How Biofuels Could Starve the Poor
How Biofuel could starve the poor, by C. Ford Runge and Benjamin Senauer was give several different reasons proving why biofuels will case the poor to starve eventually. They start by going back to 1947 when the United States Congress took legislative steps to promote ethanol made from corn to be used as an alternative fuel. April 18, 1977 President at the time Jimmy Carter went to the media to inform America that balancing energy demands with domestic sources would be an effort the “moral equivalent of war”. Several tax breaks and subsidies helped. Overtime despite all of the various measures the U.S. became more dependent on imported petroleum and ethanol stayed marginal.
Corn-based ethanol has become the new rage due to the high oil prices and more government subsidies. In the end of 2006 there were 110 refineries operating in the U.S. and it was reported an additional 73 were under construction and completed by 2008. Before long it is estimated 11.4 billion gallons will be produced per year. President George W. Bush request that 35 billion gallons of renewable fuel be generated by 2017 that is almost five times more than what is currently being produced.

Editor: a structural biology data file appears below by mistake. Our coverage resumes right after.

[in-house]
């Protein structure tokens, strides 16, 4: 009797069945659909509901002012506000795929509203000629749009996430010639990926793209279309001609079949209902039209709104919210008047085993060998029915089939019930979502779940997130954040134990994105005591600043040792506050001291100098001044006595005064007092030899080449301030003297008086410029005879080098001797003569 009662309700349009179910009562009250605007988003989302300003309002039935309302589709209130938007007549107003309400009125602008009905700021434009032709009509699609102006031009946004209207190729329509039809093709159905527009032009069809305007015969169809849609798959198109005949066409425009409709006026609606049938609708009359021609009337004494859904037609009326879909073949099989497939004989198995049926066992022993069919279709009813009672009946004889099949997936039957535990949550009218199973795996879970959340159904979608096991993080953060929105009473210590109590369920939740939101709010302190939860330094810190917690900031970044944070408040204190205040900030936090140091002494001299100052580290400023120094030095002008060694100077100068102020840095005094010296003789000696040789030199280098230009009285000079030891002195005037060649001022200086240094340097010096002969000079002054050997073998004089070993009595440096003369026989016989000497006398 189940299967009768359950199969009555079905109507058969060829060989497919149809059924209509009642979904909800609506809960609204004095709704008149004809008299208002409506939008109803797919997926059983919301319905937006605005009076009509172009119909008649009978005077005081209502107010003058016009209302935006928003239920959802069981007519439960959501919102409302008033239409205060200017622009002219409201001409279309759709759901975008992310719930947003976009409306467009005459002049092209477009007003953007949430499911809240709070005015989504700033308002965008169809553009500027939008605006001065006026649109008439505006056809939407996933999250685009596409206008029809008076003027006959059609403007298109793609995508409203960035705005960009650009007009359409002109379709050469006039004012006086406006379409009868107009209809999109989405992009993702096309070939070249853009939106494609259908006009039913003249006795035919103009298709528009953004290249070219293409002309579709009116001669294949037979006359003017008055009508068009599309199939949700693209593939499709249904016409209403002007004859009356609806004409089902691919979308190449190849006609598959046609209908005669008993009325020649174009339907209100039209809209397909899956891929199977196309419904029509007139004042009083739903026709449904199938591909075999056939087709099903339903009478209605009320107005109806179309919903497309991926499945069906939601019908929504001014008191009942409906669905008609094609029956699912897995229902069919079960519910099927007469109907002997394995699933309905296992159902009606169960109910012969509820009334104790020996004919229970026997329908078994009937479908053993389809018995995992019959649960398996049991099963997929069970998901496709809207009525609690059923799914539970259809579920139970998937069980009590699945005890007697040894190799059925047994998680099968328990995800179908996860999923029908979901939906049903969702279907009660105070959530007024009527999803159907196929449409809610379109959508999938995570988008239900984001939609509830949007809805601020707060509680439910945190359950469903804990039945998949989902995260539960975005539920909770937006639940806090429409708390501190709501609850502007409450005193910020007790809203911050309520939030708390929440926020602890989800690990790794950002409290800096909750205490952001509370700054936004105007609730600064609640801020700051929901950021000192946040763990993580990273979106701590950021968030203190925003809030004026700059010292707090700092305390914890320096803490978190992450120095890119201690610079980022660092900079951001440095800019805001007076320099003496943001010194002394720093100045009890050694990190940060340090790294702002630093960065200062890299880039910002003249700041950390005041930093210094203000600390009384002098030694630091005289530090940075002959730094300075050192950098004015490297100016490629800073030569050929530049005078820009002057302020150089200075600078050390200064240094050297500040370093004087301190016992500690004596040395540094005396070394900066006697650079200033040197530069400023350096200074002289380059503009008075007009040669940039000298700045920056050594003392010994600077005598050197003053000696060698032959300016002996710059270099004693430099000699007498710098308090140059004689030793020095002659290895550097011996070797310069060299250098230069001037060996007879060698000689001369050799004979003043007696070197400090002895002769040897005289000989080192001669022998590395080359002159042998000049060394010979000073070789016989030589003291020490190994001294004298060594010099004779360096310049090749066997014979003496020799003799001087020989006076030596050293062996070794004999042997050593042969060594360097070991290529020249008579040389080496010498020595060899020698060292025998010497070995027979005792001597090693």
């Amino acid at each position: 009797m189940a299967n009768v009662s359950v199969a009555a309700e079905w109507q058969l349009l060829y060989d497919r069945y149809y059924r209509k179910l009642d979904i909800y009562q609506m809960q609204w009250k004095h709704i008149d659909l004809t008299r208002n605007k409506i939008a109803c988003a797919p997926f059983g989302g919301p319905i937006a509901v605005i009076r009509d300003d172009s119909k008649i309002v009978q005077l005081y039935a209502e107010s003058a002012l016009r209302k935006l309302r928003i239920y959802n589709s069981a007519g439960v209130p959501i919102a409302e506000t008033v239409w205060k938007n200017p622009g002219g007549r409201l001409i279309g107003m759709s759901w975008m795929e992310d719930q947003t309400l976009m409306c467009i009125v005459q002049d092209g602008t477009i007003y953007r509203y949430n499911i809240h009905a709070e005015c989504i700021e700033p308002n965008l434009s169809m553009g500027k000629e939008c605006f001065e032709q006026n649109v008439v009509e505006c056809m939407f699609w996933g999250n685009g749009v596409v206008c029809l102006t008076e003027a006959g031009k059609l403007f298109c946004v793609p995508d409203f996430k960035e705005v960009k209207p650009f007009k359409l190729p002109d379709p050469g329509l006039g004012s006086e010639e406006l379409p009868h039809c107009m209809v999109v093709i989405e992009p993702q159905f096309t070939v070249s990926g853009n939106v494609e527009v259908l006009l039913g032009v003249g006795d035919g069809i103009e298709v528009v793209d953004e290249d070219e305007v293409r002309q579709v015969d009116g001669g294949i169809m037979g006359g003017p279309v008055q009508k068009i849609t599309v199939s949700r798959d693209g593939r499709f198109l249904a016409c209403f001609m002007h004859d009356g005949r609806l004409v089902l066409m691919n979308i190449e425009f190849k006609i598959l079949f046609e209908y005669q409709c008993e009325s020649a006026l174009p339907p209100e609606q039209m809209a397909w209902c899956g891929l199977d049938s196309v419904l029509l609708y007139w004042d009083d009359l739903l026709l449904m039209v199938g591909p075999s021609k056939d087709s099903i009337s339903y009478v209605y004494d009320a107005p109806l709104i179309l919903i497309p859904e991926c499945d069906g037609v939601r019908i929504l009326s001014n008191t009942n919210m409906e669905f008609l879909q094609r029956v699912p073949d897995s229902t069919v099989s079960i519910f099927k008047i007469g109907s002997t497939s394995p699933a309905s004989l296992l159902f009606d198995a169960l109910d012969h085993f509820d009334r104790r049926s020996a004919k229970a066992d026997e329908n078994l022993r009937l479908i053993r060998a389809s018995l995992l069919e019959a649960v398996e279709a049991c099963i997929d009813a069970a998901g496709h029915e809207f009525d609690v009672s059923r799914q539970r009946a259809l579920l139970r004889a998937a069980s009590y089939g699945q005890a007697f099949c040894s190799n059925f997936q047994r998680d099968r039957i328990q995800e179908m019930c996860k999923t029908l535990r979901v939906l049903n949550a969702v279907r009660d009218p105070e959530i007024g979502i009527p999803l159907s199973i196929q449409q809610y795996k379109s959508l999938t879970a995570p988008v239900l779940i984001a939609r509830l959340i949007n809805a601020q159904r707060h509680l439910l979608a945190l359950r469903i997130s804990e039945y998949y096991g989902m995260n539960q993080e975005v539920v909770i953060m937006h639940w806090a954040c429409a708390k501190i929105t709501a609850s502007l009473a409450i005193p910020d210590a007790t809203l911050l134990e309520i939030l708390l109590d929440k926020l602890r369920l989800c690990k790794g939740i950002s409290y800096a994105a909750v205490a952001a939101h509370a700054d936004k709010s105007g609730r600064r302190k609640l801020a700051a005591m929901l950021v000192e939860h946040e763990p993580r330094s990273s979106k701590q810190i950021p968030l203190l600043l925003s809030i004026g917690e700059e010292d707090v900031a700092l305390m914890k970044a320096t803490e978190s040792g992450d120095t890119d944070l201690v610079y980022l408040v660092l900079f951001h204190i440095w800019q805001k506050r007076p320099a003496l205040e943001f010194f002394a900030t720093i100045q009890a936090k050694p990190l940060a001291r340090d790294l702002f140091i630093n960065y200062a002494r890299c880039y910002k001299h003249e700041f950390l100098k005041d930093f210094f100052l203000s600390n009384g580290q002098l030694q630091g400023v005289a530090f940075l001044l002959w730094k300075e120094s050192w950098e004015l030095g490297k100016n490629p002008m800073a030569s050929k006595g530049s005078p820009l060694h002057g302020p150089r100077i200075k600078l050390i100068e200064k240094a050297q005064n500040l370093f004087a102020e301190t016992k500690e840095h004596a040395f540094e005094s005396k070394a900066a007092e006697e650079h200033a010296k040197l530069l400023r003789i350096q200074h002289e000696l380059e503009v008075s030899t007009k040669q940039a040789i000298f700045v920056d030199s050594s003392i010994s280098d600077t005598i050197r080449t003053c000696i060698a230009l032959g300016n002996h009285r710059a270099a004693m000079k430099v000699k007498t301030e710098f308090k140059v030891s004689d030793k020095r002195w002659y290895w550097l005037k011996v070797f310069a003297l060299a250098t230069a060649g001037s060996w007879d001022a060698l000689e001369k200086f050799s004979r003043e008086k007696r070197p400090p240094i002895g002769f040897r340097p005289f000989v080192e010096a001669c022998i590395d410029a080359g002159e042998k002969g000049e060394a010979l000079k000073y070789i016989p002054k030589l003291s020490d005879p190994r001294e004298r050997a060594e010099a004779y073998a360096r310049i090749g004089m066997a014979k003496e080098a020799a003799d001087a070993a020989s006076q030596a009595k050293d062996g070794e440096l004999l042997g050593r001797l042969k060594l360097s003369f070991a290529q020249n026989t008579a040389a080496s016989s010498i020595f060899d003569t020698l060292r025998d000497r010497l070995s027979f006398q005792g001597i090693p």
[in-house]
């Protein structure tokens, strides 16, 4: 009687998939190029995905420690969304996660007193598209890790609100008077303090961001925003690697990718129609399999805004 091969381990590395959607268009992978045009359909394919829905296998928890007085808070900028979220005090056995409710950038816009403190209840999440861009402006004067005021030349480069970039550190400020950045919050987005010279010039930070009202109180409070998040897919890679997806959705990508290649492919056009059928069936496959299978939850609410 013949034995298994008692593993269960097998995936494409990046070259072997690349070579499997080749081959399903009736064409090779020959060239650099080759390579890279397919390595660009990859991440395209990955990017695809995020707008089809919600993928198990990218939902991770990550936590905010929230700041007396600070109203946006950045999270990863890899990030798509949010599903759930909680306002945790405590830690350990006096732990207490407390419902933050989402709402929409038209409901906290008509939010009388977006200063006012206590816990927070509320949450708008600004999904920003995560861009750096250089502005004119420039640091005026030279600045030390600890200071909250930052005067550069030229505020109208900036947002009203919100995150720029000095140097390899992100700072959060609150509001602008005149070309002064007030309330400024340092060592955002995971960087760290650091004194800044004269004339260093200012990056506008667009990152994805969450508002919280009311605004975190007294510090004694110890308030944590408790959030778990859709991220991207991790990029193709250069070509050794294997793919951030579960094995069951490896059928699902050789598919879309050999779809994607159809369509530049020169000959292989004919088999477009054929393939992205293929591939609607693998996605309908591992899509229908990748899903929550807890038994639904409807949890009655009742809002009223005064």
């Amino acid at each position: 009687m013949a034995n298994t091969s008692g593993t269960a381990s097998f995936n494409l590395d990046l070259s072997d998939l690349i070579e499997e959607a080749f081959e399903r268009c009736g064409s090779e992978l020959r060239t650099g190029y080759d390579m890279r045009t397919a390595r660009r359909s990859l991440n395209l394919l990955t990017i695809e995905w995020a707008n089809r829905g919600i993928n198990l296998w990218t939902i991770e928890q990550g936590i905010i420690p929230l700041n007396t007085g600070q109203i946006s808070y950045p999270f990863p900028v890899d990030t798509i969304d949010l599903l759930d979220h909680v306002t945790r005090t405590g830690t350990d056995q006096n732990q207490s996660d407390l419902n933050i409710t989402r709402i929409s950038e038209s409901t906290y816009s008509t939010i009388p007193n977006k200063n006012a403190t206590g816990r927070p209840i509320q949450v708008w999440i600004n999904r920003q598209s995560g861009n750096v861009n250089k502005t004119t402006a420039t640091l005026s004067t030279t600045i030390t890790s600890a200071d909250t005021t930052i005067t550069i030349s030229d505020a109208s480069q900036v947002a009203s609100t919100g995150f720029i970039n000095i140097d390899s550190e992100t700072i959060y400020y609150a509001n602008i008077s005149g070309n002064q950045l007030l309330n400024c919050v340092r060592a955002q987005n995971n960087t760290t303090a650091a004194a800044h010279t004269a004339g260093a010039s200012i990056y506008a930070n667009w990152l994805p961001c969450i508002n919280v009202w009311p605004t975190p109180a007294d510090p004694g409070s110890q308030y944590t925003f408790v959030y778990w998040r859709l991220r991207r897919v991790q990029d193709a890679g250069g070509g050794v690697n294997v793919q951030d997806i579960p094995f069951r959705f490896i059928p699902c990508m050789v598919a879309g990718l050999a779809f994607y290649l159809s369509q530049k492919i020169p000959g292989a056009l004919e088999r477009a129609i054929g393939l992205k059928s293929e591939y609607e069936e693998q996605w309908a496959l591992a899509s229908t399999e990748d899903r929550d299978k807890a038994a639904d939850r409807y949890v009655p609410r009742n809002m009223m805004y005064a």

Ethanol and other biofuels created an industry that depends on taxpayers, subsidies, and billions of dollars. This is not just in the U.S.; Brazil has produced 45.2 percent (from sugarcane) and 44.5 percent (from corn) in the U.S. global production was 9.66 billion gallons in 2005. Most global production of biodiesel is in Europe, made from oilseeds, and that was almost one billion gallons alone.
With the industry growing that means more and more corn production is being used to feed the huge mills that produce ethanol. Some believe ethanol plants will burn up to half of the U.S. domestic corn supplies in a few years. The demand of ethanol will bring 2007 inventories of corn to an all-time low since 1995 when there was a drought even 2006...